August 2019
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TD Magazine

Carve Out Time for Learning if You’re Feeling Stressed

Thursday, August 1, 2019

Development can help increase confidence in future job improvements.

According to LinkedIn Learning data, the number 1 driver of stress at work is work-life balance and workload—at 70 percent. It would seem counterintuitive, then, for employees to add another thing to their plates. But making time for learning can in fact reduce stress and make workers happier.


Tanya Staples, vice president of learning content at LinkedIn Learning, gives talent development professionals suggestions on how they can help: "Learning and development leaders understand it takes discipline to take a step back and recognize the need to invest in oneself, which is why they are taking steps to weave learning experiences into the flow of work." In addition, online learning "enables employees to learn how and when they want, as opposed to taking long breaks during the workday."

Employees taking the time to develop themselves also can help with other top stress factors: confidence in job future and sense of purpose and direction.

The research found that Gen Xers are more stressed than Baby Boomers and Millennials, and executives feel more strain than middle managers and individual contributors. Staples says that "there is no silver bullet for stress, but the survey results are reassuring that executives can empathize with employee sentiment. Senior leaders must lead by example and become learning champions, sending a message to the rest of the workforce that development should be a priority."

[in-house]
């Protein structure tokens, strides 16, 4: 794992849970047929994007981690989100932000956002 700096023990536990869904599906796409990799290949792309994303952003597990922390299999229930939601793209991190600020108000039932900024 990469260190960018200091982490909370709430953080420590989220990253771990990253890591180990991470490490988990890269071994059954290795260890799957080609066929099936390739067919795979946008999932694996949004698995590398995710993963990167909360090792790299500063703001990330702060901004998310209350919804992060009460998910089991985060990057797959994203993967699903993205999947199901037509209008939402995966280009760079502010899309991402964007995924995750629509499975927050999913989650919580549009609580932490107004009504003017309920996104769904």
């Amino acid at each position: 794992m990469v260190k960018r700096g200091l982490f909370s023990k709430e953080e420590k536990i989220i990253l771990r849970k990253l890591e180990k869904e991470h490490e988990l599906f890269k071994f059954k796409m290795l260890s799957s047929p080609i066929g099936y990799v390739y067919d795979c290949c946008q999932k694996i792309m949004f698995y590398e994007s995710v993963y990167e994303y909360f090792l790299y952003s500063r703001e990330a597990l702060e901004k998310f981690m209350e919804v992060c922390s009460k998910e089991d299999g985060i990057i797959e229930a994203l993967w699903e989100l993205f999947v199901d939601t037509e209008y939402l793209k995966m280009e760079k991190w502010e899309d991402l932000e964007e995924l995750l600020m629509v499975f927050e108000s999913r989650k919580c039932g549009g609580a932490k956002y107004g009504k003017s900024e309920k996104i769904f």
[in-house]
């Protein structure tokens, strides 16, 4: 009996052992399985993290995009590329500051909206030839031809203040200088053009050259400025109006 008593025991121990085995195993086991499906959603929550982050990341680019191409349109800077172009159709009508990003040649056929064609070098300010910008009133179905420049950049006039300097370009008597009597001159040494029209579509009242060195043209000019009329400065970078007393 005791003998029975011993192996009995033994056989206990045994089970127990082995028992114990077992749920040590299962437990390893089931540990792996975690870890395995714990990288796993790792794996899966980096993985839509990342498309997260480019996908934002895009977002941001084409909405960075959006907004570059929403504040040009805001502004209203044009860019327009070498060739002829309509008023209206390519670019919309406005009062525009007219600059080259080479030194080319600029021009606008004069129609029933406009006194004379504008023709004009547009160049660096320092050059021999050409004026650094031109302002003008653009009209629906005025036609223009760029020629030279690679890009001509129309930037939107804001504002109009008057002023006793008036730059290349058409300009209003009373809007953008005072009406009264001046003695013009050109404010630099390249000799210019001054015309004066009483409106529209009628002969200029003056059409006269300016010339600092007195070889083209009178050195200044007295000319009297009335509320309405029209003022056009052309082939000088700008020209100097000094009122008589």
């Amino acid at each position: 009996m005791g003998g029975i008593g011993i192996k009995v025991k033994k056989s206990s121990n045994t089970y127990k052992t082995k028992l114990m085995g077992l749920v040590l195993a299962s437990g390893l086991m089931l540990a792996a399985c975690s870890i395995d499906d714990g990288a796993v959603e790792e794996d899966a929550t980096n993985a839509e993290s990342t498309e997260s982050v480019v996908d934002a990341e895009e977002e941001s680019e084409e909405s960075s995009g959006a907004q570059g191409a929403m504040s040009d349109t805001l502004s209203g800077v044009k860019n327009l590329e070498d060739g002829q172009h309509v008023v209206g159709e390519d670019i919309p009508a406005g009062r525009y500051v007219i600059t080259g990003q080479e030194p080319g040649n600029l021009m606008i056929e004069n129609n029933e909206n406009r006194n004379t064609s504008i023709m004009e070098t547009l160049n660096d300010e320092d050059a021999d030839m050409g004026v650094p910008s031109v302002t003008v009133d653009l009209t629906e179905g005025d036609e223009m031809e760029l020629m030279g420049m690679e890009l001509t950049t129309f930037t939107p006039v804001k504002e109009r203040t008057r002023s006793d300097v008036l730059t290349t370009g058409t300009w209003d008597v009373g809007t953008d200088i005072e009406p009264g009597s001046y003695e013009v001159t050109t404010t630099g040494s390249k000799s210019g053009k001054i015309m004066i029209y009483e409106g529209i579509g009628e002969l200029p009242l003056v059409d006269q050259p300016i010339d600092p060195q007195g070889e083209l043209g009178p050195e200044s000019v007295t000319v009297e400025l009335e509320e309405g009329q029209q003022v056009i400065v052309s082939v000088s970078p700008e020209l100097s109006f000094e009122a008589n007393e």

Finally, the survey found that nearly an equal amount of men (50 percent) and women (48 percent) report stress, though there were differences in causes. Staples notes that nearly two-thirds of women said they are stressed by their boss or management, compared with 59 percent of men.

In "Stress at Work Report: Who Is Feeling It the Most and How to Combat It," in which LinkedIn's Paul Petrone recaps the study, he notes that nobody has it all figured out. "The key is to reflect," he suggests. Workers should ask themselves what they like and don't like and what appeals to them most about their jobs.

About the Author

Patty Gaul is a senior writer/editor for the Association for Talent Development (ATD).

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